The Pelvic Floor Revolution
Though orthopedics has always been my passion, a few years ago I decided to dive into the fascinating world of pelvic floor physical therapy. While I found learning about the anatomy, pathology, treatment and all that sciencey-stuff to be great, what absolutely floored me (pun absolutely intended) was the complete lack of visibility and general awareness of all things related to the pelvic floor. Thus, I decided to drag out my trusty soap-box in an effort to begin what I imagine will one day be known as "The Pelvic Floor Revolution"...or something like that. So please, read and learn, and email me with any questions you may have. Also, check out The Pelvic Guru on Facebook and prepare to have your mind blown.
What is the pelvic floor?
The pelvic floor refers to the muscles, ligaments, and connective tissue that sits at the bottom of your pelvis, spanning the area from your pubic bone to your sacrum and coccyx. I won't bore you with all the polysyllabic anatomical names for the muscle that make up the pelvic floor, just suffice to say there is more than one muscle and they are all very important. For a more in-depth anatomy lesson, click here.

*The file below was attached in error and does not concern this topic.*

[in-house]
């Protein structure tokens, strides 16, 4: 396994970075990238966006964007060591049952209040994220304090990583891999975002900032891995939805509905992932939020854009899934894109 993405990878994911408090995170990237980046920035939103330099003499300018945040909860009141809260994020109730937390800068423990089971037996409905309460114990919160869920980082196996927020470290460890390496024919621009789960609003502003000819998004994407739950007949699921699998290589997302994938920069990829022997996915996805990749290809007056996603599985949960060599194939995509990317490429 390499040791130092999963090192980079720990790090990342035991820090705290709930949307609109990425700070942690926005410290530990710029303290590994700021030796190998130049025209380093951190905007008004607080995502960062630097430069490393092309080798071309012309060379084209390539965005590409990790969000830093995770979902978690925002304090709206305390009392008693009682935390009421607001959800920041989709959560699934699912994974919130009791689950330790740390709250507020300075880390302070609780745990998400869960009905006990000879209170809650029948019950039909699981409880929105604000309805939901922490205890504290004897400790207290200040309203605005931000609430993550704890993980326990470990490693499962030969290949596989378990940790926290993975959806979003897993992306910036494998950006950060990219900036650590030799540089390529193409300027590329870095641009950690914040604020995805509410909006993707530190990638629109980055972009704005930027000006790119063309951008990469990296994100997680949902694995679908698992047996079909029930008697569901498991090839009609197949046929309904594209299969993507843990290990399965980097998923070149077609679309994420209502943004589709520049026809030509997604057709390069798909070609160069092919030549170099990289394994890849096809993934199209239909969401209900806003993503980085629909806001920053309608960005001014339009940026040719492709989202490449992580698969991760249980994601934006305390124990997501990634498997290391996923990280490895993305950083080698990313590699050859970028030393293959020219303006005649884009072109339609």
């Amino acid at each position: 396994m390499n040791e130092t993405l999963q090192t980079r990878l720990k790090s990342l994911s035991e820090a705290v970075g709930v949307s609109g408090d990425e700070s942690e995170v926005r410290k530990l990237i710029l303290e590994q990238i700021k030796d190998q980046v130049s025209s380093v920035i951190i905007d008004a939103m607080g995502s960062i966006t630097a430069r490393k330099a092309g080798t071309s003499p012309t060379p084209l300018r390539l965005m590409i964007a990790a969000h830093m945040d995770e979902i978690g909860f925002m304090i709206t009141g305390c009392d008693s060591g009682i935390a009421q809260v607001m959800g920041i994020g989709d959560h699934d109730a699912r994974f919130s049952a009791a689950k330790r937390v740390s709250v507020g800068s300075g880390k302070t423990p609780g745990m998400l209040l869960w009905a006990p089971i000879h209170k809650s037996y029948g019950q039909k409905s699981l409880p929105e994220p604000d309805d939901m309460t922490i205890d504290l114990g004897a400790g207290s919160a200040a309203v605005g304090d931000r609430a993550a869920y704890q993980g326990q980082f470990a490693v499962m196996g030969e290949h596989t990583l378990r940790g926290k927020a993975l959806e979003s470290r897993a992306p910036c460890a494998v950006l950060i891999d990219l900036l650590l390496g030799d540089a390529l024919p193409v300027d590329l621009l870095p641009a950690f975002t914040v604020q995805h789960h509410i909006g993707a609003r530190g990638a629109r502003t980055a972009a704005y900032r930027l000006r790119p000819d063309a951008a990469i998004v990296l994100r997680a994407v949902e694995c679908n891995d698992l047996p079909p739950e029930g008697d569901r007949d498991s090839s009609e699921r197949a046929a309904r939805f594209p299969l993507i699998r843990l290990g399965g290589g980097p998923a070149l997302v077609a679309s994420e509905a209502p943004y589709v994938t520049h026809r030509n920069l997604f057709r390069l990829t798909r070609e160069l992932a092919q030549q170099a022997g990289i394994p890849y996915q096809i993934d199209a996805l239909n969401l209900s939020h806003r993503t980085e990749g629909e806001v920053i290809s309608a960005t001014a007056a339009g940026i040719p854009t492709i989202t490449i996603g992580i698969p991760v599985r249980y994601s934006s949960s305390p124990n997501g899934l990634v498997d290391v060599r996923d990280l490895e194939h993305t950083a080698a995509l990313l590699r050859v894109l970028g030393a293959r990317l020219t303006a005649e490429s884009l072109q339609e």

Who has a pelvic floor?
Everyone has a pelvic floor. I repeat, EVERYONE has a pelvic floor. Men, women, children, adults...everyone.
What does the pelvic floor do?
The pelvic floor serves as a supportive sling, providing a base for the organs of the abdominal cavity, specifically the bladder, urethra, rectum, bowel, ueterus (women), and prostate (men). Healthy pelvic floor function is imperative for voiding, maintaining continence, GI functioning, sexual function, breathing, core activity and basically anything and everything in life.
When I explain the role of the pelvic floor to my patients I like to have them think of a canister, with the top being the diaphragm, the front being your "abs" and transverse abdominis, the sides being your obliques and transverse abdominis, the back being your back muscles, and the bottom being your pelvic floor. When viewed this way, the absolutely integral role that the pelvic floor plays in healthy abdominal and thoracic function becomes immediately apparent.
What exactly is pelvic floor dysfunction and what can it cause?
Pelvic floor dysfunction can present in a number of ways, loosely categorized into tightness, weakness, poor coordination, and/or pain, with the possibility of all four being present. The consequences of pelvic floor dysfunction are varied. At my clinic I see and treat a wide variety of pelvic floor pathologies, with the most common being: